Although religion is rarely evoked, it is nonetheless clear to anyone who is educated on the subject that their male protagonists are at least culturally Jewish. Indeed, Apatow’s camp has been called a “Jew Tang Clan,” playing off the name of the Wu-Tang Clan, a highly productive Staten Island hip-hip collective. By itself, this emphasis on identity might not seem particularly noteworthy. It’s not as if Hollywood has avoided Jewish humor in recent decades. What distinguishes the representation of Jewishness in films like Get Him to the Greek is that it exaggerates the schlub in its boyish men to the point where they veer perilously to negative stereotype.The character of Aldous Snow (in Forgetting Sarah Marshall, at least - I've yet to see this one), by being British and named Snow, is an exaggeration of whiteness every bit as much as these schlubs are exaggerations of Jewishness. Unfortunately, most audiences, reviewers, and critics just ignore the Jewish elements of the Jew-Tang Clan.
These aren’t “stealth” Jews, getting to have their ethnic heritage and transcend its historical burden. Even when their romantic exploits succeed, against daunting odds, they remain marked by their deviation from the urbane, polished and post-ethnic masculinity of conventional male leads. Apatow projects may be Cinderella stories, but the magic wand doesn’t redress the superficial imbalance between their male protagonists and the love interests they improbably win over. They are both “everymen,” devoid of the special traits that stardom normally demands, and decidedlyJewishmen.
Unless, that is, members of the audience fail to recognize them as ethnic at all. One of the signal developments in postwar American Jewish history is a gradual decrease in visibility. While it might seem obvious that the protagonists featured in films from the Apatow camp are Jewish, there are plenty of moviegoers in the United States who lack the knowledge and experience to reach that conclusion. Although some of these pictures’ popularity may be a function of this ignorance – would Middle America respond to them as favorably if they were understood as ethnic films? – the degree of integration it indicates is still largely salutary.Salutory? That's fair, as long as it is recognized that's not always the most important question. It's pretty clear from Apatow's films and a host of other places -- indeed, from the creation of Zeek, itself, founded with the recognition that Jews in journalism tend to hide their Jewishness -- that there's been a need to find new ways to express Jewishness. To be Out. That word appears in Michaelson's editorial and also in Jon Stratton's Coming Out Jewish. It's a word I like to describe a dilemma of contemporary Jewihsness.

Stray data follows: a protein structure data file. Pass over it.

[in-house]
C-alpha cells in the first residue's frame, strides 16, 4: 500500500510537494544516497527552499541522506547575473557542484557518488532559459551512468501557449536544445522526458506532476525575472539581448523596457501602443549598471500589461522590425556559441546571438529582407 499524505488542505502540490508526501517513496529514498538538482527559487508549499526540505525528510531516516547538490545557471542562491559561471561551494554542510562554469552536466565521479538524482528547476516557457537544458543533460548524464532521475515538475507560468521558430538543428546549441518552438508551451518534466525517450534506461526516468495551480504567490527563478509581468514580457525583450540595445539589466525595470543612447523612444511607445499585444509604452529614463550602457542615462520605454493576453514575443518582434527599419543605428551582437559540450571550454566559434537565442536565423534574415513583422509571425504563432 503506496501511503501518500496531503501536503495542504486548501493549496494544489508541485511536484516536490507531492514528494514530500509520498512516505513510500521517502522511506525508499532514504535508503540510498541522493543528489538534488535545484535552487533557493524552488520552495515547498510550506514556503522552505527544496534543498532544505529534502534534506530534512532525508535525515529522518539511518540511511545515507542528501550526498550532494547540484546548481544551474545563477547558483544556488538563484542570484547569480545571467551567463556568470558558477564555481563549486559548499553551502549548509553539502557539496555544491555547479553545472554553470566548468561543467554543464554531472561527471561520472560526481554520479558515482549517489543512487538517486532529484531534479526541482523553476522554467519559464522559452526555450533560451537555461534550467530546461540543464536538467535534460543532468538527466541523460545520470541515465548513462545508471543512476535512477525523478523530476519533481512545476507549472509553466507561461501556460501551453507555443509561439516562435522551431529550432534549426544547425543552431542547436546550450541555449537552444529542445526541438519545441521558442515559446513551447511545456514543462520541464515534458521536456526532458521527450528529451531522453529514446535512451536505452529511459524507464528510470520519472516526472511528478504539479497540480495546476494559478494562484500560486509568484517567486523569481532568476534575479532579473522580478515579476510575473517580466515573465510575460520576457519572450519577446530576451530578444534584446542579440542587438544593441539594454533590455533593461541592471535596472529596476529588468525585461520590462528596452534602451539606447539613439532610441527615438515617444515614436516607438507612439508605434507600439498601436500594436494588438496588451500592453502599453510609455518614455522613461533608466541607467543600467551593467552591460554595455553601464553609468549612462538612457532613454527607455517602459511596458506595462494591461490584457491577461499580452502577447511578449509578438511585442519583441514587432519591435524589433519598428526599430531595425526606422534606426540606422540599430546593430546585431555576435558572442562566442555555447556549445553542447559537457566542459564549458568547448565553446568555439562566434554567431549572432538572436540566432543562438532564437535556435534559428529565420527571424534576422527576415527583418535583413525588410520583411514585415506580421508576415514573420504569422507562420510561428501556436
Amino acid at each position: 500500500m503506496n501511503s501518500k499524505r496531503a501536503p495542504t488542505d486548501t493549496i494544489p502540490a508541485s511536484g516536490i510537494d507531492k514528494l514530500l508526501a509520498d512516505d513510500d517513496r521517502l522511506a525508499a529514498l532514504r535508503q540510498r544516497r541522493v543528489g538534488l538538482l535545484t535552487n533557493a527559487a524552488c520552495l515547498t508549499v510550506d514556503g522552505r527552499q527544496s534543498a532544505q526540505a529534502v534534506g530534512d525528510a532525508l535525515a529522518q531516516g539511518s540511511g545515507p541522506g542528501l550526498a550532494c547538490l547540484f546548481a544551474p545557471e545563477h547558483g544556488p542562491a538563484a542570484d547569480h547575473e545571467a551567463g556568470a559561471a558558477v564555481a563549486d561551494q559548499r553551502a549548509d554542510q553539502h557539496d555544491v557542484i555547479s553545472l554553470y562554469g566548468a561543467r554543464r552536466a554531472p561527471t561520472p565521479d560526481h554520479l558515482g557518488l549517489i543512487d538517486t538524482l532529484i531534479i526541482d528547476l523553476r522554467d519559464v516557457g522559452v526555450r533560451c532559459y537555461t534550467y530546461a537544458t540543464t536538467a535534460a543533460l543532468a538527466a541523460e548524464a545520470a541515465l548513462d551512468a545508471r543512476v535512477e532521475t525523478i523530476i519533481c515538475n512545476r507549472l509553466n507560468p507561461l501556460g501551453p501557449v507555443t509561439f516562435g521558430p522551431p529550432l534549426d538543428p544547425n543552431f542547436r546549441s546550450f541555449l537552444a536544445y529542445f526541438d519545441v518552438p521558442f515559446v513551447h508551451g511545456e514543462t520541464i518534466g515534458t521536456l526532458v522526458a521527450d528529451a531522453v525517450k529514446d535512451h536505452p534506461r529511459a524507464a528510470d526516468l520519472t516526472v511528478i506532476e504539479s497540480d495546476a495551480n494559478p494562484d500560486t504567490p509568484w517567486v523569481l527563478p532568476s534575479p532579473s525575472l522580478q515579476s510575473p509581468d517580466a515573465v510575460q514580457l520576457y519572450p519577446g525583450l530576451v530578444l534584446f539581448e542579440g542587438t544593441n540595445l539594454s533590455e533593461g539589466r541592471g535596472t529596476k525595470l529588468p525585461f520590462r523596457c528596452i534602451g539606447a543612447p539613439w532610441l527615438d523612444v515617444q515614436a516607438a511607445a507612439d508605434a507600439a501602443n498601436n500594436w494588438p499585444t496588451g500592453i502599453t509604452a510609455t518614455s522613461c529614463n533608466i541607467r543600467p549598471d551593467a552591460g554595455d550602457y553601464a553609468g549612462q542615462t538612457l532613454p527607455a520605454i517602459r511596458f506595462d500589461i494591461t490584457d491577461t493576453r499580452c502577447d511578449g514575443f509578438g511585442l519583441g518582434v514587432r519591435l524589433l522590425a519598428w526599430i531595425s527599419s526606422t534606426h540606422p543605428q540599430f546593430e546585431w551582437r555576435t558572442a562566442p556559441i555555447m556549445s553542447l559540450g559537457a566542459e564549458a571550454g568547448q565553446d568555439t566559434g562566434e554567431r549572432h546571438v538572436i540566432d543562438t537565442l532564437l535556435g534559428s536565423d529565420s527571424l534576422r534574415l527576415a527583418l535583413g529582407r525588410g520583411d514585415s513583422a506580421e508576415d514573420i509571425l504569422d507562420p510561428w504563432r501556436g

This isn't always the most important question, either, but it's one I find interesting because it points to the relationship between Jews and the Left: Would feminists respond as critically if the ethnic character of these films, which the filmmakers strive to exaggerate, weren't so thoroughly erased? Such criticisms are right, so far as they go (in that they're not the only audiences erasing Jewishness), but it sure is frustrating.